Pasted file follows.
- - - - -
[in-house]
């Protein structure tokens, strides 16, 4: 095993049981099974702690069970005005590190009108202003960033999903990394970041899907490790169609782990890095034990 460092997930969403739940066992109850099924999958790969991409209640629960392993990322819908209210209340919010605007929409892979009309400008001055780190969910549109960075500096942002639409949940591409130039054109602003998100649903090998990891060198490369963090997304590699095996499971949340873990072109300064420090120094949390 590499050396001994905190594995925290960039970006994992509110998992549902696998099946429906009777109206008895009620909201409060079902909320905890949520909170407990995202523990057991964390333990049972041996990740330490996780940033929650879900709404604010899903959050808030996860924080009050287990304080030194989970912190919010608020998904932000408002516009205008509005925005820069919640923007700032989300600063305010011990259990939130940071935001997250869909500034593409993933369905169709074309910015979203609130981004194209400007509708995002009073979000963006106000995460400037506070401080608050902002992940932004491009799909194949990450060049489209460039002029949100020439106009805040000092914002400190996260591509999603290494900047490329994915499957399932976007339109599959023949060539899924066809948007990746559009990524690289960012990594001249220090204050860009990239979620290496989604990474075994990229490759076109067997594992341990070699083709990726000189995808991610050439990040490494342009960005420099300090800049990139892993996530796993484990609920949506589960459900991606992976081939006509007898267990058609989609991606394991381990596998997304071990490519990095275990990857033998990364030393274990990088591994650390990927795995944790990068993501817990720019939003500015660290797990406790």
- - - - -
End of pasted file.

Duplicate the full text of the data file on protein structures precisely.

[in-house]
């Protein structure tokens, strides 16, 4: 095993049981099974702690069970005005590190009108202003960033999903990394970041899907490790169609782990890095034990 460092997930969403739940066992109850099924999958790969991409209640629960392993990322819908209210209340919010605007929409892979009309400008001055780190969910549109960075500096942002639409949940591409130039054109602003998100649903090998990891060198490369963090997304590699095996499971949340873990072109300064420090120094949390 590499050396001994905190594995925290960039970006994992509110998992549902696998099946429906009777109206008895009620909201409060079902909320905890949520909170407990995202523990057991964390333990049972041996990740330490996780940033929650879900709404604010899903959050808030996860924080009050287990304080030194989970912190919010608020998904932000408002516009205008509005925005820069919640923007700032989300600063305010011990259990939130940071935001997250869909500034593409993933369905169709074309910015979203609130981004194209400007509708995002009073979000963006106000995460400037506070401080608050902002992940932004491009799909194949990450060049489209460039002029949100020439106009805040000092914002400190996260591509999603290494900047490329994915499957399932976007339109599959023949060539899924066809948007990746559009990524690289960012990594001249220090204050860009990239979620290496989604990474075994990229490759076109067997594992341990070699083709990726000189995808991610050439990040490494342009960005420099300090800049990139892993996530796993484990609920949506589960459900991606992976081939006509007898267990058609989609991606394991381990596998997304071990490519990095275990990857033998990364030393274990990088591994650390990927795995944790990068993501817990720019939003500015660290797990406790």